I came across this article via a Tweet this week. It begins with one key fact: "One quarter of adult Americans are presently caring for an aging parent or relative." Forty-five percent of those people are providing care for their spouse.
Several years ago, I was a caregiver trying to balance managing care for my husband Jimmy in a nursing home setting and our lives. I was exhausted and I was not providing the direct, round-the-clock care. When the health care professionals did their jobs, it was a little easier. When there were hiccups, chaos ensued.
I won't rehash the article, you can find it at this link. Two key points from a Home Instead Senior Care survey shows 31 percent of family caregivers admit they'd like more help and 25 percent resent other members of the family who don't help out more.
It's difficult to ask for help. We've all been raised in this can-do society. We tend to be judged by how brave we are in the face of tragedy. At the time, I did the best job that I could. Looking back, however, I'll admit I said, "I'm fine" during situations that were far from it.
I never liked asking for help, but when it came to Jimmy I developed the ability to do it and accept the help. When my co-workers and the community pulled together to raise money for Jimmy, I accepted the help. Jimmy needed specialized computers to communicate and an air mattress that insurance would not pay for.
When nursing home staff commented on his nice mattress, I would do my best Price as Right showcase, model impersonation and say, "That's about 250 barbecue sandwiches." All of those sandwiches purchased at a benefit for Jimmy were made with love. People wanted to help him and I'm proud they did.
And, that mattress kept his skin free of bedsores for several years.
One thing I found out very early on in my journey is that I was not alone. Of course, Jimmy was there with me, but I wasn't alone in being a caregiver. There were others, who were just like me. Perhaps their loved one was older, but we were all in the same boat together.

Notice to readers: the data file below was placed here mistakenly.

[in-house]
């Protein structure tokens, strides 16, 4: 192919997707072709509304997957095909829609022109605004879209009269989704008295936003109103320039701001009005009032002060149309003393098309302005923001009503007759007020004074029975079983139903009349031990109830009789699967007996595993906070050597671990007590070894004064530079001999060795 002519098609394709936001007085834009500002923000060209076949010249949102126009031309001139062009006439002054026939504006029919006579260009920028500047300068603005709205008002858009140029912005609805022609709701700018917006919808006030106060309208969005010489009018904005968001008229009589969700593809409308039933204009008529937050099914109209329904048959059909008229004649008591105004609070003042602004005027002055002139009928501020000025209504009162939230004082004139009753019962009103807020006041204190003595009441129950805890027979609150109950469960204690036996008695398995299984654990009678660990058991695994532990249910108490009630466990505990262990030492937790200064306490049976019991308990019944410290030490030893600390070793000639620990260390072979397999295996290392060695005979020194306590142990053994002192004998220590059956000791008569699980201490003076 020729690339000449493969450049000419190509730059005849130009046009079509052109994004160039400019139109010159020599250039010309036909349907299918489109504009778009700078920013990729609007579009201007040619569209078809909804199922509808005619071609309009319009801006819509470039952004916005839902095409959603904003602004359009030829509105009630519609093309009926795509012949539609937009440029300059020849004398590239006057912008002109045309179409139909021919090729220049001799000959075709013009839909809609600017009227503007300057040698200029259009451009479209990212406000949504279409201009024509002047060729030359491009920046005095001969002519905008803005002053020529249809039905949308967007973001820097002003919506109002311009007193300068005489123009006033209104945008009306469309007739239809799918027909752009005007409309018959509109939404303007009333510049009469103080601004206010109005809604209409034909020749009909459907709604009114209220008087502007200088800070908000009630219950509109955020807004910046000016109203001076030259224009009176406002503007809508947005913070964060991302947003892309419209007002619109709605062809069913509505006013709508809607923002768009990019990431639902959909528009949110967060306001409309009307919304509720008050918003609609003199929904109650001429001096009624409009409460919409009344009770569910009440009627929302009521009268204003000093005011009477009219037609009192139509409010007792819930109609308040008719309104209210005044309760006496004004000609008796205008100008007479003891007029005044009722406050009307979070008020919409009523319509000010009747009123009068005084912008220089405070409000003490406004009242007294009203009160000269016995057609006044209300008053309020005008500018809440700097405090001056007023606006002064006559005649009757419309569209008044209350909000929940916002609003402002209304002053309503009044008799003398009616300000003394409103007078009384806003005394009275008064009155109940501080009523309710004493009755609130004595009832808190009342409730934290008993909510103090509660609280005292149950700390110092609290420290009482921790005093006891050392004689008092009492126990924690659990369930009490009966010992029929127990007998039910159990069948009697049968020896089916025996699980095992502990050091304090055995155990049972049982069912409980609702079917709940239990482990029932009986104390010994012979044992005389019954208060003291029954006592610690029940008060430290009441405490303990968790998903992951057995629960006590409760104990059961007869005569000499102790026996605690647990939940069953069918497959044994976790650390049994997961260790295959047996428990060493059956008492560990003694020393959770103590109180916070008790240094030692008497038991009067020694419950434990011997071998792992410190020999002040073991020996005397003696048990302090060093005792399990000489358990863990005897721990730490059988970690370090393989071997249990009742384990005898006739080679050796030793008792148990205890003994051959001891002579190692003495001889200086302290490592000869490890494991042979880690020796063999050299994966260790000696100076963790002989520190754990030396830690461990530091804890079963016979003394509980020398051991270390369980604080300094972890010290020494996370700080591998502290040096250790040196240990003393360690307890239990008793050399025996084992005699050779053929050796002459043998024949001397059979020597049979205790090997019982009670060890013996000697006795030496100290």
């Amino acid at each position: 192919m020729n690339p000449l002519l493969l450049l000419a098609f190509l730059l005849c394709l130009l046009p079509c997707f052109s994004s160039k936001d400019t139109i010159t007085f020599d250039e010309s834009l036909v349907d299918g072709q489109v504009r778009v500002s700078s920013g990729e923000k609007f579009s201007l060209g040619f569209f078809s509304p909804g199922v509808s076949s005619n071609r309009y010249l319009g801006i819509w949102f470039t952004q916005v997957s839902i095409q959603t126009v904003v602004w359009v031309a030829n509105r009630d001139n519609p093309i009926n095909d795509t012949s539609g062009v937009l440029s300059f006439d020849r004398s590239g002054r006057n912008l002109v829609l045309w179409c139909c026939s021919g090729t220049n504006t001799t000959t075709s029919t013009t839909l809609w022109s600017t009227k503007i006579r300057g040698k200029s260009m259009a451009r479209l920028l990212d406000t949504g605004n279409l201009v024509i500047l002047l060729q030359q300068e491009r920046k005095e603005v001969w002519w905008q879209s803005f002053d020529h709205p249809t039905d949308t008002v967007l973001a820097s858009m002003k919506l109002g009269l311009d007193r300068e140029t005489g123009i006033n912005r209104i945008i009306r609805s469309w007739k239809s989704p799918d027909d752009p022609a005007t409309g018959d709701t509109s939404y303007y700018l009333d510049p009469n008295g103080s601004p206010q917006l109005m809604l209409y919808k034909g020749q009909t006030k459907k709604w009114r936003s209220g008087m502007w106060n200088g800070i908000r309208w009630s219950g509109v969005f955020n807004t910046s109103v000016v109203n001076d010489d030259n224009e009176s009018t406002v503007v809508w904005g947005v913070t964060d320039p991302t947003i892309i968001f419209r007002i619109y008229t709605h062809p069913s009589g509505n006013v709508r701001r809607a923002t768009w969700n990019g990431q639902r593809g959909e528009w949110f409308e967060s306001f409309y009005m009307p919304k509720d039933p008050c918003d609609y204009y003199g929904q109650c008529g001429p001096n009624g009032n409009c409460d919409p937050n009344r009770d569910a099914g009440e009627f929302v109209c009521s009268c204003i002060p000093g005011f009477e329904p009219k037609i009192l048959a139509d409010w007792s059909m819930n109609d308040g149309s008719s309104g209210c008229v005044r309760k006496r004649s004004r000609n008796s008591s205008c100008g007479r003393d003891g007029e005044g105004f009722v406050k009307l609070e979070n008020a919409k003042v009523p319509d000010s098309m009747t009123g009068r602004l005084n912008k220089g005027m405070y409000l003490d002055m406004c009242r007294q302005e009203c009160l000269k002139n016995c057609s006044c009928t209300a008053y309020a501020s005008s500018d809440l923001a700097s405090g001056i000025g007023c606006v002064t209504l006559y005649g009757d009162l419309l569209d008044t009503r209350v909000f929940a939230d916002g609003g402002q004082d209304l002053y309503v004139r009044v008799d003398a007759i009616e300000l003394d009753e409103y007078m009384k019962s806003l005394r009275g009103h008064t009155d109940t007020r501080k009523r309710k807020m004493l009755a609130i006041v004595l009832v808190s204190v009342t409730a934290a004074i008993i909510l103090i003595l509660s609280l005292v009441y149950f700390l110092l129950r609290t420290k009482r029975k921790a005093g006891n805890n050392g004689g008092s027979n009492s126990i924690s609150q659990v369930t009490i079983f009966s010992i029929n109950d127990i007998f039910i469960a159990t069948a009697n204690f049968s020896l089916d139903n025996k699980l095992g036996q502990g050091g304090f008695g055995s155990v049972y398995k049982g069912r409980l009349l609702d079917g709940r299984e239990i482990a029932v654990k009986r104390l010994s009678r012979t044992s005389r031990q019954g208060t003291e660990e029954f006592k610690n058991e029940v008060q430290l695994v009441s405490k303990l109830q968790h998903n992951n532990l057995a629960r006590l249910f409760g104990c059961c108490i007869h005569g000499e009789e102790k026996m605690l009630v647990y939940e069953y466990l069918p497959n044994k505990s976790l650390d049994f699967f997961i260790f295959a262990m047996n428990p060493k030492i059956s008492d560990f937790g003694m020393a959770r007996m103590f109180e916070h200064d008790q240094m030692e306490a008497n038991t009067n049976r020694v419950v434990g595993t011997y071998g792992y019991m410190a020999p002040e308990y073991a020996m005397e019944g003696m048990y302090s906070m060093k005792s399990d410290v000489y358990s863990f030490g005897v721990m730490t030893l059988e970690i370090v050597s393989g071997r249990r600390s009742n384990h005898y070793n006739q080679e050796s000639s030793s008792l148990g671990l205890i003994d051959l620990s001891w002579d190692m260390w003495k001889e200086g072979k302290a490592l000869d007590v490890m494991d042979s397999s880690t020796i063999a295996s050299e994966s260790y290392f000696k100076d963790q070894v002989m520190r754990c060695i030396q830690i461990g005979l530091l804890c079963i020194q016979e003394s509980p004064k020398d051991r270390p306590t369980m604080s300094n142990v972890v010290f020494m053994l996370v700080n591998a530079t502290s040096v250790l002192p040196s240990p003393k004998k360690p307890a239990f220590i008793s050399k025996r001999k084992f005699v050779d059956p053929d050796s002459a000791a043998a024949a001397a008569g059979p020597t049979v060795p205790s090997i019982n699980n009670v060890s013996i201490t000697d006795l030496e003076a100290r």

A health crisis is a powerful equalizer. A stroke can strike a rich family as easily and quickly as it can strike a poor family. Family dynamics are often the same whether you have money or you don't.
When I first began this blog several months ago, I tried to explain the name "Get Your Oxygen First." It's important for caregivers to take care of themselves.
A few ways you can "Get Your Oxygen First" include:
- Ask a friend to stay with your spouse or parent, so you can take a nap or recharge.
- Get a sibling to come over 30 minutes early, so you can take a break.
- Steal a few moments for yourself to do something like sit on the porch or read a chapter of a book.
- Remember most people really mean it when they offer to help. Maybe you don't need his or her help right now, but ask them later when you do need it.
Do something for yourself — even if it's unconventional. In my case, Jimmy often resented my efforts to revitalize. I had to charge through his angry in order to recharge. At the end of the day, he benefited from my efforts to take care of myself. He was happier and so was I.
What are you doing to take care of yourself?